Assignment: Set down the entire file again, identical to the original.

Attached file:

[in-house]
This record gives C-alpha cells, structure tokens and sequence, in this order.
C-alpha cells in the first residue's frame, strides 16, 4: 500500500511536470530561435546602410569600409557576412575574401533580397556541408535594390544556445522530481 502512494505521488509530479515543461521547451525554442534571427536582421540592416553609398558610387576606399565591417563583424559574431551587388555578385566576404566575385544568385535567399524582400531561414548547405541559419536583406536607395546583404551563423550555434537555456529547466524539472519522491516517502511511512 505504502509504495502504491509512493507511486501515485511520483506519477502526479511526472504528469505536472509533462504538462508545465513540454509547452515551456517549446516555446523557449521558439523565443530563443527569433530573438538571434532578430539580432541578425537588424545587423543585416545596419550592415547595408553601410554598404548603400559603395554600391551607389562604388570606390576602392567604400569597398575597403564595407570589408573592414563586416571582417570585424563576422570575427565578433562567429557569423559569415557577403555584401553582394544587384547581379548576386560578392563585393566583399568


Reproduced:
[in-house]
This record gives C-alpha cells, structure tokens and sequence, in this order.
C-alpha cells in the first residue's frame, strides 16, 4: 500500500511536470530561435546602410569600409557576412575574401533580397556541408535594390544556445522530481 502512494505521488509530479515543461521547451525554442534571427536582421540592416553609398558610387576606399565591417563583424559574431551587388555578385566576404566575385544568385535567399524582400531561414548547405541559419536583406536607395546583404551563423550555434537555456529547466524539472519522491516517502511511512 505504502509504495502504491509512493507511486501515485511520483506519477502526479511526472504528469505536472509533462504538462508545465513540454509547452515551456517549446516555446523557449521558439523565443530563443527569433530573438538571434532578430539580432541578425537588424545587423543585416545596419550592415547595408553601410554598404548603400559603395554600391551607389562604388570606390576602392567604400569597398575597403564595407570589408573592414563586416571582417570585424563576422570575427565578433562567429557569423559569415557577403555584401553582394544587384547581379548576386560578392563585393566583399568